FSM edges Papua New Guinea 9-7 for Tuna HQ

by Jack Metta

PORT MORESBY, Papua New Guinea (PINA News Online): March 1, 2002 - Federated States of Micronesia beat Papua New Guinea by two votes to win the bid to host the headquarters of a new regional fishing body commonly called the Tuna Commission.

It won by nine votes to seven in a secret ballot amongst the 16 Pacific Islands Forum nations. The new body is officially known as the Commission for the Conservation and Management of Highly Migratory Fish Stocks in the Western and Central Pacific.

The vote was held as part of the Preparatory Conference to the Convention on the Conservation and Management of Highly Migratory Fish Stocks in the Western and Central Pacific Ocean, being held in Madang.

Nine countries had applied to host the headquarters: Fiji, Papua New Guinea, Federated States of Micronesia, Tonga, Cook Islands, Kiribati, Vanuatu, Samoa, and Marshall Islands. More than 200 delegates from Pacific islands and other interested parties from Asia, Europe and the Americas are in Papua New Guinea for the fisheries meetings.

According to a highly placed source, delegation leaders were taken on a tour of a floor of Deloittes Tower in downtown Port Moresby last week. There they were shown what was to be Papua New Guinea's K1 million investment in the commission's proposed office.

Fisheries Minister Ron Ganarafo, who stood in for the Prime Minister at yesterday's official opening of the convention, congratulated the Federated States of Micronesia on its success. He said: "We are resolved to develop a commission that can develop effective and legally binding conservation and management measures; that would be cost-effective and that would not prejudice the sovereign rights of coastal states or the needs of fishing nations."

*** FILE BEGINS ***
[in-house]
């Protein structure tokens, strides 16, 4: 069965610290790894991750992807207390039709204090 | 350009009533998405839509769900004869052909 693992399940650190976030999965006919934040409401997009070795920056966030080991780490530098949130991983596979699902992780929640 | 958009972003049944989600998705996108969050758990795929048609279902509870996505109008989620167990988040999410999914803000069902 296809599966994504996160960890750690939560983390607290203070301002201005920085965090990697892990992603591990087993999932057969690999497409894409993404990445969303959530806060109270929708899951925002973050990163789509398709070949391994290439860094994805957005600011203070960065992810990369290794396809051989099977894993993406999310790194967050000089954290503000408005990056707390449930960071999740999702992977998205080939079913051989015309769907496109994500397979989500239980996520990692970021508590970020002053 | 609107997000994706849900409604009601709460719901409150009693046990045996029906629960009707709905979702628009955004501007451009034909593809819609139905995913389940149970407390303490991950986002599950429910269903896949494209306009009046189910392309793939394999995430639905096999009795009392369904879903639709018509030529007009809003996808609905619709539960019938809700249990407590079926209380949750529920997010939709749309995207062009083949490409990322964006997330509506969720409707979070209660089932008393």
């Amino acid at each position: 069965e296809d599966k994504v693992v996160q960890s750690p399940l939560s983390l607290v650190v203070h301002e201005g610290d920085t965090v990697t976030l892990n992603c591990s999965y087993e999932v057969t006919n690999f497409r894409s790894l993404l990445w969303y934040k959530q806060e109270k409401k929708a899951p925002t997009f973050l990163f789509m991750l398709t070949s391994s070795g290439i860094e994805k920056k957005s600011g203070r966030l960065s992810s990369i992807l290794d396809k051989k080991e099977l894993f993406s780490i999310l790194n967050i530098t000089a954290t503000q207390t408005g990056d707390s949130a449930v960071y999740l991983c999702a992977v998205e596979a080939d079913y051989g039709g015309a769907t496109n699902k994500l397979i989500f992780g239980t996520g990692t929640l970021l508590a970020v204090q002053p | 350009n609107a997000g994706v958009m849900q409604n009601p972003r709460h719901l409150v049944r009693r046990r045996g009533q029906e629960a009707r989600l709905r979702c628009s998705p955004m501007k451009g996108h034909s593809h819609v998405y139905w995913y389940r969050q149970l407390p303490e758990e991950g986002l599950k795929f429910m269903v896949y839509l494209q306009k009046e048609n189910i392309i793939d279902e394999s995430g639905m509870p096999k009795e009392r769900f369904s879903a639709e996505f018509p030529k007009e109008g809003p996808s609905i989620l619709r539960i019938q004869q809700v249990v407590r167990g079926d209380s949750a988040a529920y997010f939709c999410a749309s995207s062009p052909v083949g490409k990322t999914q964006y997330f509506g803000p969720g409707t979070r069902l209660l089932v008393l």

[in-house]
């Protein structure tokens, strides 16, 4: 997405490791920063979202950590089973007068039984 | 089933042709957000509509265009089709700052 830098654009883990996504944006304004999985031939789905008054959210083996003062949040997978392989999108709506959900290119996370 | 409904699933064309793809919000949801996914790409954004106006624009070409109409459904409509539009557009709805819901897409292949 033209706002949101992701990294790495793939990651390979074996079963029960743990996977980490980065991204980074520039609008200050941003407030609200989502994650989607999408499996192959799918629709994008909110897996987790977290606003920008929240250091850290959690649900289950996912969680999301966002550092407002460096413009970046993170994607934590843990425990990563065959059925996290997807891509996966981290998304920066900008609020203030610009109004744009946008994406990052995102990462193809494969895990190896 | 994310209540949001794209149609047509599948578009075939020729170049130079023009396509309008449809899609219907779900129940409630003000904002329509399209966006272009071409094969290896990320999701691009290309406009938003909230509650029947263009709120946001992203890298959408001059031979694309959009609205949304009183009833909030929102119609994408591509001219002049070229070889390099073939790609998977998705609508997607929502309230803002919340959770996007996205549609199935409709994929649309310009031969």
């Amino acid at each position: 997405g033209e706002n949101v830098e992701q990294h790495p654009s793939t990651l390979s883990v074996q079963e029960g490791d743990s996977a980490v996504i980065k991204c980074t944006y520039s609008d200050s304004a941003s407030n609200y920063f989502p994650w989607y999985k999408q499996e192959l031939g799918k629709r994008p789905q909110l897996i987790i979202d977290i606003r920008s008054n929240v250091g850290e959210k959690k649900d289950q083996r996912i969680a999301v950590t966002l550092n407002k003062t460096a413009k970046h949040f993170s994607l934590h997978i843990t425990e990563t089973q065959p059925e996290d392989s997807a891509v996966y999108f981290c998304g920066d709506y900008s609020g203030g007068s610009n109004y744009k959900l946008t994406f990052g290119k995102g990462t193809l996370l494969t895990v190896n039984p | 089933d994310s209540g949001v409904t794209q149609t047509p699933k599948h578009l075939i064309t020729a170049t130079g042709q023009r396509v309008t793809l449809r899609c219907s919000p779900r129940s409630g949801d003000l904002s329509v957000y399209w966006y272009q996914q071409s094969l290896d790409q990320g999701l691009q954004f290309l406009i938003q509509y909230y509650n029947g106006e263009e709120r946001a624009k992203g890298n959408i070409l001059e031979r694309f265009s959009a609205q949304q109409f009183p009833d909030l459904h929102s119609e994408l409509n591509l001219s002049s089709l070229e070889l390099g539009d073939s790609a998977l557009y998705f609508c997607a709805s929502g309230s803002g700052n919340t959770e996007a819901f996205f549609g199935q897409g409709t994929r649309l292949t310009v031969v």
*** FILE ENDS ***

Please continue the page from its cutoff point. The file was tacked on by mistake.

"While there are many issues - political, technical and administrative issues - to be dealt with in this process, I am confident that our mutual interest will prevail."

However, Japan, one of the world's major fishing nations, has not attended the Papua New Guinea meetings. It disagrees over certain aspects of the convention.

A statement from the Japanese Government, channeled through the Japanese Embassy in Port Moresby, said these include methods of boarding and inspecting foreign-owned vessels, decision-making process, dispute settlement procedures and observer programs.

Yesterday, Mr Ganarafo said: "One member, to the detriment of all, has often vetoed control measures." He said in the past ways were found to carve up the resources between the major fishing nations, with little reference to the interests of coastal states.

"The reason we are here is that we are conscious of these past failures," said Mr Ganarafo.